"He asked me if I thought she was an informant" ... (I said) "Talk to Dean about that "

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An emotional Joshua Colwell gestures on Friday during his testimony in the Timothy Verrill murder trial at Strafford County Superior Court in Dover. (Rochester Voice photos)

DOVER - The local man prosecutors say was the last to see Timothy Verrill before he killed two women in Farmington in 2017 testified during a marathon session on Friday that the accused murderer told him he thought one of them was an informant and he was going to the Farmington house where they were and set up surveillance cameras to prove it.

During a full day on the stand, Joshua Colwell testified under oath he was a co-conspirator in a drug enterprise with Verrill; their drug boss, Dean Smoronk; and Christine Sullivan, Smoronk's longtime girlfriend who was killed along with her friend, Jenna Pellegrini the morning of Jan. 27, 2017.

Accused double-slay suspect Timothy Verrill puts his hand to his mouth during testimony on Friday in his murder trial at Strafford County Superior Court.

Verrill, 37, of Dover, is charged with first-degree murder in the deaths of Sullivan, 48, of 979 Meaderboro Road, Farmington, and Jenna Pellegrini, 32, of Barrington.

Verrill faces life in prison without parole if the jury finds him guilty of first degree murder.

Colwell, who said he'd known Smoronk for several months, testified that on Thursday, Jan. 26, he was out having a few beers with a friend at several Dover bars when he got a text from Verrill around 10:40 p.m. that said: "Hey, bro," and then another around 12:15

A series of text messages between Timothy Verrill and witness Joshua Colwell exhibited by the prosecution during Friday's testimony in Verrill's murder trial.

a.m. on Jan. 27: "You up?"

Verrill likely wanted to buy some drugs, Colwell said, but when Verrill arrived he seemed extremely agitated, "spaced out" and convinced Pellegrini was a law enforcement informant.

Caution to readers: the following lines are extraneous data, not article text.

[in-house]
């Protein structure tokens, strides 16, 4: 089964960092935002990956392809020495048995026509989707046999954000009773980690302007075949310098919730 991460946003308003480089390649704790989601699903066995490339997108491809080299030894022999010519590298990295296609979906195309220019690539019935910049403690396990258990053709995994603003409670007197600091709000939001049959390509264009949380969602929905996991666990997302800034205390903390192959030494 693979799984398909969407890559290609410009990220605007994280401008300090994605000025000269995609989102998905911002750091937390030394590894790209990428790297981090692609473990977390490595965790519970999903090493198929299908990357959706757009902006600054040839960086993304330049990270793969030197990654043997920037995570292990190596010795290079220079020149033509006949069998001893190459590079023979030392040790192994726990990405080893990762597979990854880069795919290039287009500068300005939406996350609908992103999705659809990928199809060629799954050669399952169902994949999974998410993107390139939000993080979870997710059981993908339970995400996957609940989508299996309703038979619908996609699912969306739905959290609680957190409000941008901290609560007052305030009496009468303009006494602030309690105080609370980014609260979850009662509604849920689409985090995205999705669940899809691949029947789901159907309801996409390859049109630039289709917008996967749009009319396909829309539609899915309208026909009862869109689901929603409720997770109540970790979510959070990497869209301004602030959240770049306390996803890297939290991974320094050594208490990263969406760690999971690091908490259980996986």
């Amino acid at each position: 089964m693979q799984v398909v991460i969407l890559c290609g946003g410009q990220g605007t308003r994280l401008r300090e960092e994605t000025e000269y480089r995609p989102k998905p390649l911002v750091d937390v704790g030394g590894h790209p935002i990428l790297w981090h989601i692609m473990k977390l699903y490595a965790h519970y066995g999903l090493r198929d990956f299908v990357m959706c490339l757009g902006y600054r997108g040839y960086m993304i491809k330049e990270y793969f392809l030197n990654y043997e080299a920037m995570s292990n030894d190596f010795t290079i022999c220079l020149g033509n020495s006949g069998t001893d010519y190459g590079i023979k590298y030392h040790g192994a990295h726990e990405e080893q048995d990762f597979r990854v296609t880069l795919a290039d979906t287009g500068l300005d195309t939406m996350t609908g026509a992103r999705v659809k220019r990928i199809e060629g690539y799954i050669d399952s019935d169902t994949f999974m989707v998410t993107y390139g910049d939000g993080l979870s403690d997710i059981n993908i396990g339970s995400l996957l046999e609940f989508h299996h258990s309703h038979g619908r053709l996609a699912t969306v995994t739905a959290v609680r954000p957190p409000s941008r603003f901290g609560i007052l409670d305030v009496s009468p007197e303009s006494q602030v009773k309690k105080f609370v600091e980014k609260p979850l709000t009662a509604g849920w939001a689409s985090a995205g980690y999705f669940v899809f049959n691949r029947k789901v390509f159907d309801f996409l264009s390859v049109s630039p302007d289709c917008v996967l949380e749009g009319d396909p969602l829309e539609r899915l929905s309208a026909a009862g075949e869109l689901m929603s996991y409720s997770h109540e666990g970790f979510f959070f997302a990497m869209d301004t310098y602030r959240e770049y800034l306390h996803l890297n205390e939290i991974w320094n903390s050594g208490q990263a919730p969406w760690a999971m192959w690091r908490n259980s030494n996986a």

"He seemed pretty off, like he was looking through me when he was talking at me," said Colwell.

"What did he say?" asked Assistant Attorney General Geoffrey Ward.

"He mentioned there was a woman up there at the house with Christine. He told me her name was Jenna ... and then he asked me if I thought she was an informant and I said 'I don't know.' He said something should be done about that."

Colwell, a member of the Mountain Men motorcycle club, said he told Verrill, "That's

Murder suspect Timothy Verrill looks back toward the front of the courtroom as he is escorted out for a lunch break on Friday.

Dean's house; talk to Dean about that stuff."

Colwell said he then watched as Verrill called Smoronk, who was down in southwest Florida, and told him his suspicions.

"When he got off the phone, what did he say Dean said," asked Ward.

"He said Dean said don't worry about it," Colwell replied.

Colwell testified that Verrill then told him he was going to go back to the house and set up some cameras. Colwell explained that there is an ap in which a smartphone can be turned into a surveillance camera from a location which can then be remotely surveilled.

Colwell told the jury that Verrill became increasingly agitated and aggressive and left soon thereafter, leaving Colwell feeling concerned, he said.

Ward then pivoted testimony to later the morning of Jan. 27 when Verrill returned to Colwell's home a little before noon wearing a T-shirt and pants.

Colwell testified he thought that was odd (given the cold weather) as well as the fact that Verrill was coming in a direction that would suggest he was coming from the Meaderboro Road address rather than his own in Dover.

Colwell testified he was outside smoking a cigarette when Verrill pulled up, grabbed a beer out of his car and walked past him into Colwell's home and cryptically saying, "Interesting night."

Colwell said when he went inside to talk to Verrill, he asked him for a pair of pants. After he retrieved a pair of pants Colwell said Verrill put them on then asked for and drank a couple of shots of whiskey before asking for and smoking some marijuana.

"How was he acting?" Ward asked.

"Weird," said Colwell, who also said Verrill reeked of body odor.

"Is he talking to you?" Ward continued.

"Yeah, I don't remember what he said, (but I said) If you did something stupid up there Dean's gonna be pissed."